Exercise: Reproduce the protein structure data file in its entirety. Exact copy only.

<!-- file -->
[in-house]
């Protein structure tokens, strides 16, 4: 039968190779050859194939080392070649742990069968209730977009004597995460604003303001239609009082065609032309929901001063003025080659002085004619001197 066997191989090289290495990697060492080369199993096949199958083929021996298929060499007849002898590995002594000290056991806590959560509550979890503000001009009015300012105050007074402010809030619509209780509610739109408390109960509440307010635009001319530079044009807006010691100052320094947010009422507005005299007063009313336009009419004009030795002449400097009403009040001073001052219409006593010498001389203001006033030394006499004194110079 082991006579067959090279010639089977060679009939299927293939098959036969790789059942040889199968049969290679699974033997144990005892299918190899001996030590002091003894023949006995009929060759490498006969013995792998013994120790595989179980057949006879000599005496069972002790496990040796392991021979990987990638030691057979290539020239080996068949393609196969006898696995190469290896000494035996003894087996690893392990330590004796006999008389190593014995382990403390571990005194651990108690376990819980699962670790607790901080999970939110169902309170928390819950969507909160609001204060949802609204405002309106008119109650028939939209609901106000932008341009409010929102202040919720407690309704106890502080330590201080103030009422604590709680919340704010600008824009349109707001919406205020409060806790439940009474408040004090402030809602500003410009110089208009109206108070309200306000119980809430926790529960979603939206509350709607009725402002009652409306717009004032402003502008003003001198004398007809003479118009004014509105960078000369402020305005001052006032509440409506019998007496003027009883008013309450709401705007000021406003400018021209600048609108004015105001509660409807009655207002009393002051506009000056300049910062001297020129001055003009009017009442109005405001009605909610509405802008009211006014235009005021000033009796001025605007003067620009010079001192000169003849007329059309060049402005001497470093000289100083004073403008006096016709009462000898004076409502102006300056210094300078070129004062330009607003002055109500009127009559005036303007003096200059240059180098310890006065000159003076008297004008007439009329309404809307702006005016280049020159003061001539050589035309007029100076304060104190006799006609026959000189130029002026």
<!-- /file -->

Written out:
[in-house]
């Protein structure tokens, strides 16, 4: 039968190779050859194939080392070649742990069968209730977009004597995460604003303001239609009082065609032309929901001063003025080659002085004619001197 066997191989090289290495990697060492080369199993096949199958083929021996298929060499007849002898590995002594000290056991806590959560509550979890503000001009009015300012105050007074402010809030619509209780509610739109408390109960509440307010635009001319530079044009807006010691100052320094947010009422507005005299007063009313336009009419004009030795002449400097009403009040001073001052219409006593010498001389203001006033030394006499004194110079 082991006579067959090279010639089977060679009939299927293939098959036969790789059942040889199968049969290679699974033997144990005892299918190899001996030590002091003894023949006995009929060759490498006969013995792998013994120790595989179980057949006879000599005496069972002790496990040796392991021979990987990638030691057979290539020239080996068949393609196969006898696995190469290896000494035996003894087996690893392990330590004796006999008389190593014995382990403390571990005194651990108690376990819980699962670790607790901080999970939110169902309170928390819950969507909160609001204060949802609204405002309106008119109650028939939209609901106000932008341009409010929102202040919720407690309704106890502080330590201080103030009422604590709680919340704010600008824009349109707001919406205020409060806790439940009474408040004090402030809602500003410009110089208009109206108070309200306000119980809430926790529960979603939206509350709607009725402002009652409306717009004032402003502008003003001198004398007809003479118009004014509105960078000369402020305005001052006032509440409506019998007496003027009883008013309450709401705007000021406003400018021209600048609108004015105001509660409807009655207002009393002051506009000056300049910062001297020129001055003009009017009442109005405001009605909610509405802008009211006014235009005021000033009796001025605007003067620009010079001192000169003849007329059309060049402005001497470093000289100083004073403008006096016709009462000898004076409502102006300056210094300078070129004062330009607003002055109500009127009559005036303007003096200059240059180098310890006065000159003076008297004008007439009329309404809307702006005016280049020159003061001539050589035309007029100076304060104190006799006609026959000189130029002026």